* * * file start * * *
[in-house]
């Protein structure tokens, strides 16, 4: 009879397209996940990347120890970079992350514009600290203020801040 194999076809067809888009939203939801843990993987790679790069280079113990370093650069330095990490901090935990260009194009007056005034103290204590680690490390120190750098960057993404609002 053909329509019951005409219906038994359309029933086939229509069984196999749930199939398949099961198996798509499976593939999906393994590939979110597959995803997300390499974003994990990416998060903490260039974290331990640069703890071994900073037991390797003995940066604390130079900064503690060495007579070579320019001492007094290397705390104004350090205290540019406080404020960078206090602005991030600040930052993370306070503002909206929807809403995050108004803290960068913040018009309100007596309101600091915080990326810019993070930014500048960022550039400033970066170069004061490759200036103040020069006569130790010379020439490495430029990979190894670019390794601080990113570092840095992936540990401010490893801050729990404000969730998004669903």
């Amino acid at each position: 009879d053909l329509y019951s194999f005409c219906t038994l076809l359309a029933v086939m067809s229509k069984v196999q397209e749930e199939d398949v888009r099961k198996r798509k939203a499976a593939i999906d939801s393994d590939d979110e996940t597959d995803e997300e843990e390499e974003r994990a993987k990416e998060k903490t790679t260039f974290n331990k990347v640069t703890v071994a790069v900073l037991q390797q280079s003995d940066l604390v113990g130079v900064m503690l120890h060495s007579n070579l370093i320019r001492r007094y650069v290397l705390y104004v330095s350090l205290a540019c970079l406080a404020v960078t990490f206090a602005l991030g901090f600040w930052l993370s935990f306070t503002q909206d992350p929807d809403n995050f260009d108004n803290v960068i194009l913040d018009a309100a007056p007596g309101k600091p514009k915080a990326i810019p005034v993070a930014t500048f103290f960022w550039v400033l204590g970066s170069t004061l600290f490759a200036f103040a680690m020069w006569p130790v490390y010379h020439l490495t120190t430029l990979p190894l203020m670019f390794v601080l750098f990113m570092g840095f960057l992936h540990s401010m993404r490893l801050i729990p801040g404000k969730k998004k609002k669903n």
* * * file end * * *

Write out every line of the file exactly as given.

[in-house]
């Protein structure tokens, strides 16, 4: 009879397209996940990347120890970079992350514009600290203020801040 194999076809067809888009939203939801843990993987790679790069280079113990370093650069330095990490901090935990260009194009007056005034103290204590680690490390120190750098960057993404609002 053909329509019951005409219906038994359309029933086939229509069984196999749930199939398949099961198996798509499976593939999906393994590939979110597959995803997300390499974003994990990416998060903490260039974290331990640069703890071994900073037991390797003995940066604390130079900064503690060495007579070579320019001492007094290397705390104004350090205290540019406080404020960078206090602005991030600040930052993370306070503002909206929807809403995050108004803290960068913040018009309100007596309101600091915080990326810019993070930014500048960022550039400033970066170069004061490759200036103040020069006569130790010379020439490495430029990979190894670019390794601080990113570092840095992936540990401010490893801050729990404000969730998004669903």
């Amino acid at each position: 009879d053909l329509y019951s194999f005409c219906t038994l076809l359309a029933v086939m067809s229509k069984v196999q397209e749930e199939d398949v888009r099961k198996r798509k939203a499976a593939i999906d939801s393994d590939d979110e996940t597959d995803e997300e843990e390499e974003r994990a993987k990416e998060k903490t790679t260039f974290n331990k990347v640069t703890v071994a790069v900073l037991q390797q280079s003995d940066l604390v113990g130079v900064m503690l120890h060495s007579n070579l370093i320019r001492r007094y650069v290397l705390y104004v330095s350090l205290a540019c970079l406080a404020v960078t990490f206090a602005l991030g901090f600040w930052l993370s935990f306070t503002q909206d992350p929807d809403n995050f260009d108004n803290v960068i194009l913040d018009a309100a007056p007596g309101k600091p514009k915080a990326i810019p005034v993070a930014t500048f103290f960022w550039v400033l204590g970066s170069t004061l600290f490759a200036f103040a680690m020069w006569p130790v490390y010379h020439l490495t120190t430029l990979p190894l203020m670019f390794v601080l750098f990113m570092g840095f960057l992936h540990s401010m993404r490893l801050i729990p801040g404000k969730k998004k609002k669903n």